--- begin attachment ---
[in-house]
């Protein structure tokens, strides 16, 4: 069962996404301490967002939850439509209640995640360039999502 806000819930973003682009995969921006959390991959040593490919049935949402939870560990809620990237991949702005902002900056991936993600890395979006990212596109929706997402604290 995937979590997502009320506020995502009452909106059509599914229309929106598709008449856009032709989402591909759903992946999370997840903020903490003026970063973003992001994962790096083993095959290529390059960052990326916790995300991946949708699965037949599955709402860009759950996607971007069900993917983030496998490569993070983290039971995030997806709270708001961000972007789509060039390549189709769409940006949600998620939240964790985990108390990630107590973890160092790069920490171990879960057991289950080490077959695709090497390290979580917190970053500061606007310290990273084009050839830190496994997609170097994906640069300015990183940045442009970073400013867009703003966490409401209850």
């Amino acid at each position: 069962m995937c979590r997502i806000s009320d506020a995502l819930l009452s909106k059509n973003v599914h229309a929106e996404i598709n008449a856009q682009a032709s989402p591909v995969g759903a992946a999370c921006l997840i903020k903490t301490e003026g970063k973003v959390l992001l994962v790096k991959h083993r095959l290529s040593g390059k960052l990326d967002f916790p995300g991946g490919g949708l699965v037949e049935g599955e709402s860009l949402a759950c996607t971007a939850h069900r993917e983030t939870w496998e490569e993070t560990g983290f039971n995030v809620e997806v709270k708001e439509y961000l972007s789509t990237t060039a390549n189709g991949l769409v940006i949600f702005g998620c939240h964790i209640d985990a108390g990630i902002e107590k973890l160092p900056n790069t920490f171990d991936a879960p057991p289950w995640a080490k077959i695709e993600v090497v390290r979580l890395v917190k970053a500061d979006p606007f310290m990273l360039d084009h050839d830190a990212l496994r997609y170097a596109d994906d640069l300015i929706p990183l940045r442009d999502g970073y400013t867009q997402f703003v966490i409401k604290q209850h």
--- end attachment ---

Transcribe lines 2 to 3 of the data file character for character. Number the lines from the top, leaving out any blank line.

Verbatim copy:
């Protein structure tokens, strides 16, 4: 069962996404301490967002939850439509209640995640360039999502 806000819930973003682009995969921006959390991959040593490919049935949402939870560990809620990237991949702005902002900056991936993600890395979006990212596109929706997402604290 995937979590997502009320506020995502009452909106059509599914229309929106598709008449856009032709989402591909759903992946999370997840903020903490003026970063973003992001994962790096083993095959290529390059960052990326916790995300991946949708699965037949599955709402860009759950996607971007069900993917983030496998490569993070983290039971995030997806709270708001961000972007789509060039390549189709769409940006949600998620939240964790985990108390990630107590973890160092790069920490171990879960057991289950080490077959695709090497390290979580917190970053500061606007310290990273084009050839830190496994997609170097994906640069300015990183940045442009970073400013867009703003966490409401209850």
């Amino acid at each position: 069962m995937c979590r997502i806000s009320d506020a995502l819930l009452s909106k059509n973003v599914h229309a929106e996404i598709n008449a856009q682009a032709s989402p591909v995969g759903a992946a999370c921006l997840i903020k903490t301490e003026g970063k973003v959390l992001l994962v790096k991959h083993r095959l290529s040593g390059k960052l990326d967002f916790p995300g991946g490919g949708l699965v037949e049935g599955e709402s860009l949402a759950c996607t971007a939850h069900r993917e983030t939870w496998e490569e993070t560990g983290f039971n995030v809620e997806v709270k708001e439509y961000l972007s789509t990237t060039a390549n189709g991949l769409v940006i949600f702005g998620c939240h964790i209640d985990a108390g990630i902002e107590k973890l160092p900056n790069t920490f171990d991936a879960p057991p289950w995640a080490k077959i695709e993600v090497v390290r979580l890395v917190k970053a500061d979006p606007f310290m990273l360039d084009h050839d830190a990212l496994r997609y170097a596109d994906d640069l300015i929706p990183l940045r442009d999502g970073y400013t867009q997402f703003v966490i409401k604290q209850h």